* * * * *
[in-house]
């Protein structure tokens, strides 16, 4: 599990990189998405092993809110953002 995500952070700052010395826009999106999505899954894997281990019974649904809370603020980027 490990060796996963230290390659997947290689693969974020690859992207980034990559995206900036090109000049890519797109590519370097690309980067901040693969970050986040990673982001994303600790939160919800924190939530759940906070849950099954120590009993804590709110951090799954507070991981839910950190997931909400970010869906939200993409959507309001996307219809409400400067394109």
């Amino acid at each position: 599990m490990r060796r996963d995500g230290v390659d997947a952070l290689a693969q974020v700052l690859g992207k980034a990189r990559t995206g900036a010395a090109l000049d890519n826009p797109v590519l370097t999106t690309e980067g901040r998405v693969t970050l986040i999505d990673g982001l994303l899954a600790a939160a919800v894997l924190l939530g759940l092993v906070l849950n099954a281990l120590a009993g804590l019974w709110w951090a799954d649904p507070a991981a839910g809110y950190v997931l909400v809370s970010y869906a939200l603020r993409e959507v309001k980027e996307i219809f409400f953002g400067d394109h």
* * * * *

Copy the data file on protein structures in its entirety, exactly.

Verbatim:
[in-house]
């Protein structure tokens, strides 16, 4: 599990990189998405092993809110953002 995500952070700052010395826009999106999505899954894997281990019974649904809370603020980027 490990060796996963230290390659997947290689693969974020690859992207980034990559995206900036090109000049890519797109590519370097690309980067901040693969970050986040990673982001994303600790939160919800924190939530759940906070849950099954120590009993804590709110951090799954507070991981839910950190997931909400970010869906939200993409959507309001996307219809409400400067394109």
């Amino acid at each position: 599990m490990r060796r996963d995500g230290v390659d997947a952070l290689a693969q974020v700052l690859g992207k980034a990189r990559t995206g900036a010395a090109l000049d890519n826009p797109v590519l370097t999106t690309e980067g901040r998405v693969t970050l986040i999505d990673g982001l994303l899954a600790a939160a919800v894997l924190l939530g759940l092993v906070l849950n099954a281990l120590a009993g804590l019974w709110w951090a799954d649904p507070a991981a839910g809110y950190v997931l909400v809370s970010y869906a939200l603020r993409e959507v309001k980027e996307i219809f409400f953002g400067d394109h």